Mortgage brokers may face additional costs when the major banks move to comply with new capital requirements proposed by global regulatory standard Basel 4.
According to a new report released by investment bank JP Morgan, changes in the minimum capital expected to be held by major lenders may have a flow-on impact on the bottom lines of intermediary distribution professionals.
The report warns that, under the Basel 4 proposals, debt service coverage (DSC) levels are likely to be calculated on a “dynamic basis”, which would be logistically difficult for brokers to implement without access to the borrower’s primary transaction account.
“In this scenario, brokers may be dependent on receiving information from the borrower's primary banking relationship partner, which may in turn come at a cost,” the report explains.
On the plus side, however, the report also anticipates a transition to Basel 4 proposals could result in a surge in refinancing activity or “churn”, giving brokers access to incrementally better pricing.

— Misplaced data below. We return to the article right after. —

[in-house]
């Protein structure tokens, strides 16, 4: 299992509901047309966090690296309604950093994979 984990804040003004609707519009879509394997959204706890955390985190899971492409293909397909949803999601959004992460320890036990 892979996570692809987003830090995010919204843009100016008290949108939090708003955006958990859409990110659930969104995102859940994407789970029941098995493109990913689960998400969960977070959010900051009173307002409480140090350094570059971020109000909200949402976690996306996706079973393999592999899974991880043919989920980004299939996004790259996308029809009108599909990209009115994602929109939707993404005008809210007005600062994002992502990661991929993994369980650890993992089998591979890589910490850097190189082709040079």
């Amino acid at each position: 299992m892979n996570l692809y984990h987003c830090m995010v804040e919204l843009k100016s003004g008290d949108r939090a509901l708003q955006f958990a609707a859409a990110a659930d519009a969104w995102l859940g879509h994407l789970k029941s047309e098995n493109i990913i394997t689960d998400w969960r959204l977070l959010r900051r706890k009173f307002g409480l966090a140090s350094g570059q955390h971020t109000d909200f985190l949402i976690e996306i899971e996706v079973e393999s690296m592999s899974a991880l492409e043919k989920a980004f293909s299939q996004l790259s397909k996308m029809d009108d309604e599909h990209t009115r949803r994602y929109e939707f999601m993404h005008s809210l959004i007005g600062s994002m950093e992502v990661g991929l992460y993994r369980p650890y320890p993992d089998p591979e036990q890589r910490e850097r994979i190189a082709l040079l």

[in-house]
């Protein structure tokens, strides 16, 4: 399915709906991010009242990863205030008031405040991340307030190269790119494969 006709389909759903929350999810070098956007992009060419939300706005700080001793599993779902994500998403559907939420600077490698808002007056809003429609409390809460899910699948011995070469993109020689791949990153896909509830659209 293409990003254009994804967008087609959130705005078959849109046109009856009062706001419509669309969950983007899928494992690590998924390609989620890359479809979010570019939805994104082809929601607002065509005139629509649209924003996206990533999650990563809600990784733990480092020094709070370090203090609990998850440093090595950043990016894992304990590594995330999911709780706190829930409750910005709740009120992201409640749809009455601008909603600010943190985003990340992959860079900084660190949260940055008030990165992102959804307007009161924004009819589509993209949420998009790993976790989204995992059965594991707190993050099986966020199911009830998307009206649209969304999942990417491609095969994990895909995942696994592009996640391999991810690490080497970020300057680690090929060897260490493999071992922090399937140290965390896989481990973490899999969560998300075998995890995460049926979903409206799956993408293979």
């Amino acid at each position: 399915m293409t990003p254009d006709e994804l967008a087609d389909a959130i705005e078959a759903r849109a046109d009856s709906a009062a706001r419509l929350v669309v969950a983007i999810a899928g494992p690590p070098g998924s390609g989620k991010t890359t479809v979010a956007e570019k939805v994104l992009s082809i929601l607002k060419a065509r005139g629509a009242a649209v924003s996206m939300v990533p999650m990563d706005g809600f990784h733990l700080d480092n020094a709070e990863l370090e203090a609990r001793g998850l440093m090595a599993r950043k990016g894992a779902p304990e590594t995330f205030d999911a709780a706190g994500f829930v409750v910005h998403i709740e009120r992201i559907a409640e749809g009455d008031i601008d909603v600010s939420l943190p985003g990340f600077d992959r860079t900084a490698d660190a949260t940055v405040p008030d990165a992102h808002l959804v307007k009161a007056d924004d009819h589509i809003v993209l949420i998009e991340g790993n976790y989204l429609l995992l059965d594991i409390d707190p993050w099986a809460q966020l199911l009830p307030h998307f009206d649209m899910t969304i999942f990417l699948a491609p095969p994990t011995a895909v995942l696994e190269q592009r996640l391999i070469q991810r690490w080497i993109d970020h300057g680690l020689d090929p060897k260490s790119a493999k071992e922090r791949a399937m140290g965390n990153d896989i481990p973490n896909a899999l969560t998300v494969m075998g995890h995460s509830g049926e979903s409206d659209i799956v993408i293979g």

“In this instance, brokers may be a key beneficiary of increased churn in the market, however they may need to work closely with the bank that may be at a competitive advantage to capture flow,” the report states.
The report also warns the major banks from adopting “lazy” approaches to mortgage portfolio repricing as part of the transition to Basel 4.
“Much of the debate around offsets to higher capital requirements for the major banks has centred around repricing of the mortgage portfolio, with the ‘back of envelope’ sensitivities suggesting a 30bp repricing of the mortgage book to attain a ROE neutral scenario,” the report states.
“We do not think this would be the right approach for major banks to take from a competitive stand point.”
[Related: Banks to pay $6m each to fund regulator]